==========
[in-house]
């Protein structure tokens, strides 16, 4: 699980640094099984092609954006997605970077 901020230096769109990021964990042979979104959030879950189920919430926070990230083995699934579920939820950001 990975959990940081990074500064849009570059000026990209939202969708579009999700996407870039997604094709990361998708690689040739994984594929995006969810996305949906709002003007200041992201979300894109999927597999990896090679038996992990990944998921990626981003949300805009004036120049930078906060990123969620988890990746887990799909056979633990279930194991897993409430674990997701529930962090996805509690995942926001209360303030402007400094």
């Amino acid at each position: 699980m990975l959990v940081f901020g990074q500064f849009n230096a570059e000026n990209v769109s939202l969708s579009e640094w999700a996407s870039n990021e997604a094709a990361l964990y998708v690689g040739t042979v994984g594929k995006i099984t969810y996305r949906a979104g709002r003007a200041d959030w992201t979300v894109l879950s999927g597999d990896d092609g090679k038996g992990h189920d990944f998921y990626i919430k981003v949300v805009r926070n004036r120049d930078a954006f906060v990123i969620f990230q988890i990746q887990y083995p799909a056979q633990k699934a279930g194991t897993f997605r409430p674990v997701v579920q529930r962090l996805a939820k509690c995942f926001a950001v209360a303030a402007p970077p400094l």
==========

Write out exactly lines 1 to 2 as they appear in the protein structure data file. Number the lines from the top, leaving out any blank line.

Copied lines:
[in-house]
């Protein structure tokens, strides 16, 4: 699980640094099984092609954006997605970077 901020230096769109990021964990042979979104959030879950189920919430926070990230083995699934579920939820950001 990975959990940081990074500064849009570059000026990209939202969708579009999700996407870039997604094709990361998708690689040739994984594929995006969810996305949906709002003007200041992201979300894109999927597999990896090679038996992990990944998921990626981003949300805009004036120049930078906060990123969620988890990746887990799909056979633990279930194991897993409430674990997701529930962090996805509690995942926001209360303030402007400094």